CDT presents a project to regulate fuel prices in Morocco

The plan presented to the Chamber of Councillors aims to protect consumers, in addition to preventing any negative effects on the rising cost of fuel


The Democratic Confederation of Labour (CDT) has submitted to the Moroccan House of Councillors a draft law aimed at regulating fuel prices in the country. The union's plan for this reform would guarantee the security of the nation's market, as well as an improvement in quantity and quality. At the same time, prices will be set in line with the consumers' stock exchange, which would bring about a dramatic improvement in the national economy.

To this end, the organisation has discussed before the House the improvements that its implementation would bring to the Kingdom. The CDT has reflected on the last law in this area, enacted on 30 June 2014, about which they say it needs urgent reform as time has shown the limits it had in this matter, in addition to the fact that the union defends that this measure has never protected the interests of consumers against speculation in fuel prices.


The Confederation has emphasised this point, pointing it out as one of the biggest problems in this matter, since for them fuel distributors have taken advantage of the lack of competition in the hydrocarbon market, and over the years have fixed unaffordable prices. This also ensures that the effects have had repercussions on transport costs, the price of materials for the agricultural sector, and, above all, on the basic products purchased by citizens.

Another key point during that session was the recommendation by the CDT to remove fuels from the list of liberalised products. If this were to become a reality, it would give power to the competent authorities in this sector, which would better regulate the price of fuels in conjunction with petroleum products.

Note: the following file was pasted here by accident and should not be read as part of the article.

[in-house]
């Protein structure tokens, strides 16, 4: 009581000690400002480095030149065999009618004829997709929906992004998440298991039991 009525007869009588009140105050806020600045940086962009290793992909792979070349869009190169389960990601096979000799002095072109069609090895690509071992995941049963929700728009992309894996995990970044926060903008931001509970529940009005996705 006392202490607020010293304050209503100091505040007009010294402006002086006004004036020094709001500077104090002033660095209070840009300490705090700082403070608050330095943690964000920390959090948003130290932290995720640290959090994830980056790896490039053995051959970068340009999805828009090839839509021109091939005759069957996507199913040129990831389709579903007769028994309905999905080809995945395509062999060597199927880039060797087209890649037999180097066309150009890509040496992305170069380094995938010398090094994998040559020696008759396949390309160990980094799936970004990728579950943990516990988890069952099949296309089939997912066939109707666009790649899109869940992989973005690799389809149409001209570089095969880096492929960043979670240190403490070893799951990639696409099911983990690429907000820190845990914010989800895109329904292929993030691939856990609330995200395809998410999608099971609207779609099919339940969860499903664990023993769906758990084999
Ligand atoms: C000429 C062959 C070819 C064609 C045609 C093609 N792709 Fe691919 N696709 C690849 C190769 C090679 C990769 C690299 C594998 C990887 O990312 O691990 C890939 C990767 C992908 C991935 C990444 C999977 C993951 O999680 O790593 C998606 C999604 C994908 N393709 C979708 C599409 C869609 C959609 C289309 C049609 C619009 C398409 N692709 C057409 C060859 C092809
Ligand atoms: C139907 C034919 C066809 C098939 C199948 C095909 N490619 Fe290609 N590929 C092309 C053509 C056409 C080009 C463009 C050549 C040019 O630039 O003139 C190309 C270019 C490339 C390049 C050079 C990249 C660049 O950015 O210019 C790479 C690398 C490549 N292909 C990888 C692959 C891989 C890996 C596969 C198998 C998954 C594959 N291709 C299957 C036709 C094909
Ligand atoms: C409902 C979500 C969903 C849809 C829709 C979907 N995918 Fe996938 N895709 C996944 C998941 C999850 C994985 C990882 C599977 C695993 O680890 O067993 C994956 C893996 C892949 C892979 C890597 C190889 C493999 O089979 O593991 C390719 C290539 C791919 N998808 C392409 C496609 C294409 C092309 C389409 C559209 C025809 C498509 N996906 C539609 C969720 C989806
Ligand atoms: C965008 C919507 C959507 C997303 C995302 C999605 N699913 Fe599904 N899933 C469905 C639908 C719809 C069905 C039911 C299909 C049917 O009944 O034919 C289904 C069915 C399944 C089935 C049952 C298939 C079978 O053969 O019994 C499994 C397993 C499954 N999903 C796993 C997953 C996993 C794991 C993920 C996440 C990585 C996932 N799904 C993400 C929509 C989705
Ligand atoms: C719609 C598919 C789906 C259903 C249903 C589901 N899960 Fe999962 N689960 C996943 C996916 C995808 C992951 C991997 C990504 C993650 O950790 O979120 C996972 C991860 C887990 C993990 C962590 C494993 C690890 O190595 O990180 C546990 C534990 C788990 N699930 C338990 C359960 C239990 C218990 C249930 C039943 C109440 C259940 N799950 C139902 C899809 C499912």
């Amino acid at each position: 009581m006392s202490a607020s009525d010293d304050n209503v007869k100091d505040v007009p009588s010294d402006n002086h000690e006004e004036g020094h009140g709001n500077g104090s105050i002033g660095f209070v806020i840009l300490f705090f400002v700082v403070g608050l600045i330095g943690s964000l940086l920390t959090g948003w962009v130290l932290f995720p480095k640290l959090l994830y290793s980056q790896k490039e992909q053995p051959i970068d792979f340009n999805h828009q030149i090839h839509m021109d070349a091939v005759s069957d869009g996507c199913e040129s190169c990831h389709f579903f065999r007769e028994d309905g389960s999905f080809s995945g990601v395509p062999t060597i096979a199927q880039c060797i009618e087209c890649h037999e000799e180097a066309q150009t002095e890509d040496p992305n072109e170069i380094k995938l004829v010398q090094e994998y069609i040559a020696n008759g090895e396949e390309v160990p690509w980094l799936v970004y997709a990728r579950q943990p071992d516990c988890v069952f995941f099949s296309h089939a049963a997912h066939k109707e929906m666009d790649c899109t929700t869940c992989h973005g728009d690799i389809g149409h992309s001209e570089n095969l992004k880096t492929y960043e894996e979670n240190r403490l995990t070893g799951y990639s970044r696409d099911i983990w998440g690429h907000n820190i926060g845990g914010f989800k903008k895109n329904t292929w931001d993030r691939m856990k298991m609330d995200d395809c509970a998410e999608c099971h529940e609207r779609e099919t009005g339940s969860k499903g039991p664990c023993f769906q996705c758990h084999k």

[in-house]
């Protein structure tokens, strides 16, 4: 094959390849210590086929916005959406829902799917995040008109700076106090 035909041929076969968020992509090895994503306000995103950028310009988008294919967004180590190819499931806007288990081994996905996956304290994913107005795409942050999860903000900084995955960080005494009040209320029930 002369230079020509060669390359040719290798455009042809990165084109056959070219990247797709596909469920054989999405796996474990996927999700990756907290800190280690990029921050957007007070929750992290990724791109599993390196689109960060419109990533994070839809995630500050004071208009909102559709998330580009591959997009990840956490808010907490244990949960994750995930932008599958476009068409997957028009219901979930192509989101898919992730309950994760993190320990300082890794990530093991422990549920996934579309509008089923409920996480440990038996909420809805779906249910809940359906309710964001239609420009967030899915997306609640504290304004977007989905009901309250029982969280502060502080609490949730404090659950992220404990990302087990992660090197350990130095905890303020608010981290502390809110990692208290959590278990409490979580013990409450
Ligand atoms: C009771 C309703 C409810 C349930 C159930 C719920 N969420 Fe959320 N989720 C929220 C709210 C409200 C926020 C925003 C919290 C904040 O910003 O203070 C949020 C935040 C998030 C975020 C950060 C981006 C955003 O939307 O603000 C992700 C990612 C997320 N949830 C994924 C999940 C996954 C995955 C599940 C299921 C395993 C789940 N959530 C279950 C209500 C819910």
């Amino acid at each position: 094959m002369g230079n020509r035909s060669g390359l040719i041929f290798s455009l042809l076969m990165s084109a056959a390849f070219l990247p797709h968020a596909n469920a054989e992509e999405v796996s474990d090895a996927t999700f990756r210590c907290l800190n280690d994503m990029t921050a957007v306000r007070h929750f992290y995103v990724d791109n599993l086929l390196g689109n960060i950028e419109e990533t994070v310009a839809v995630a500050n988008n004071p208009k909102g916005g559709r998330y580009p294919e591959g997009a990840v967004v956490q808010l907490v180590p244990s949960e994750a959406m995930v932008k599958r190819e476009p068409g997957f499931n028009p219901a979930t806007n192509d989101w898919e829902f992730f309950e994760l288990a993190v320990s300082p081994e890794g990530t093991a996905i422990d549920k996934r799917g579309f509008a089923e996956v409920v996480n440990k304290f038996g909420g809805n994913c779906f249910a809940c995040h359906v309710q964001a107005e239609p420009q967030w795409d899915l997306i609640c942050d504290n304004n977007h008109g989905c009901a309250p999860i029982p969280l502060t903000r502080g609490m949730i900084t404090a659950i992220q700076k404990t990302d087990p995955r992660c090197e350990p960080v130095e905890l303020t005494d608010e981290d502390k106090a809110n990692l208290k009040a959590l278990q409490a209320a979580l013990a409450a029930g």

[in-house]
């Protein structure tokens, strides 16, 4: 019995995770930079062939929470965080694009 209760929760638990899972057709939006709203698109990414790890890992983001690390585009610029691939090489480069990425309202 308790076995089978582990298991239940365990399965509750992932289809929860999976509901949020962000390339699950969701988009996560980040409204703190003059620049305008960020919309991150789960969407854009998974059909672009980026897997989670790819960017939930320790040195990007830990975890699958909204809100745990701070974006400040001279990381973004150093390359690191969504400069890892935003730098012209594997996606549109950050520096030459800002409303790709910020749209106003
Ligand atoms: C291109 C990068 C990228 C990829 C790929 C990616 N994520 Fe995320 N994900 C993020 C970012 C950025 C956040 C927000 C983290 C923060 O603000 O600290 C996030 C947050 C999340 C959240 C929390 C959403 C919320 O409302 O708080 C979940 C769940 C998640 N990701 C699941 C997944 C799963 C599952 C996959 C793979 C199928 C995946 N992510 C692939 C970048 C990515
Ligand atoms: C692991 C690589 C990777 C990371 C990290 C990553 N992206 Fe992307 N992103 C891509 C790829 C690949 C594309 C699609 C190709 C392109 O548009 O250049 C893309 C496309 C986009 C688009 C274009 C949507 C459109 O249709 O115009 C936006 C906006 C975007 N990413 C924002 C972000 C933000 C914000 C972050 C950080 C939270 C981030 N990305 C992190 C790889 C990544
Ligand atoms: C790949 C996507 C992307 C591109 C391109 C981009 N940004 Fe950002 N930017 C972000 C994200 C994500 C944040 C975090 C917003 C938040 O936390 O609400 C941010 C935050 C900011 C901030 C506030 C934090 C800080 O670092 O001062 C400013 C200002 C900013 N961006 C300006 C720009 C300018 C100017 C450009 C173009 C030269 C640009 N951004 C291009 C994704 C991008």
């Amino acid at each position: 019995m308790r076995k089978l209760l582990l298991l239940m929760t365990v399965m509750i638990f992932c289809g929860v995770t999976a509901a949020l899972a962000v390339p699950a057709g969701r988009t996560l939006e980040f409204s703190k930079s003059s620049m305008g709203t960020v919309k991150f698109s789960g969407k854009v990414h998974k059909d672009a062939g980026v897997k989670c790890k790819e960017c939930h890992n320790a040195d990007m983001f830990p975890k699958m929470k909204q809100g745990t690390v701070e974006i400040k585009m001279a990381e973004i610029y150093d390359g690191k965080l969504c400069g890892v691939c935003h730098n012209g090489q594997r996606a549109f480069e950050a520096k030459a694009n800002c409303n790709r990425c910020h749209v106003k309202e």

Therefore, the union has suggested to the Ministry of Economy and Finance to fix the prices every week, in particular, every Monday at midnight, the maximum selling price will have to be communicated to the country, according to the cost of living of the population. It is also proposed that they set up a system to monitor any infringements that may occur and, if they do occur, to impose the corresponding sanctions. 


The Progress and Socialism Party (PPS), which is part of the Kingdom's parliamentary group, submitted a similar proposal to the House of Representatives at the end of December. The PPS also called for the improvement of fuel prices, as well as the adoption of systems for the improvement and quality of fuel and its distribution.

The Democratic Confederation of Labour - La Confédération démocratique du travail, its original name - was founded with the aim of improving the situation of the Moroccan working class, according to its website. It is a trade union, originally affiliated with the Socialist Union of Popular Forces (USFP) party, but today it is part of the Ittihadi National Congress, a member party of the Federation of the Democratic Left. The organisation was founded in 1978 and since then has not stopped fighting for the rights of Moroccans.

Its tasks are mainly divided into encouraging initiatives in the Kingdom, mobilising the labour masses against over-exploitation, preserving social achievements and various social struggles such as women's equality, among other issues. Since its beginnings, it has participated in mass strikes that had a great impact in Morocco in the 80s and 90s, and there, this union started to take power in the country. One of its main projects is the equality and 50-50 plan, in which it fights for women's equality.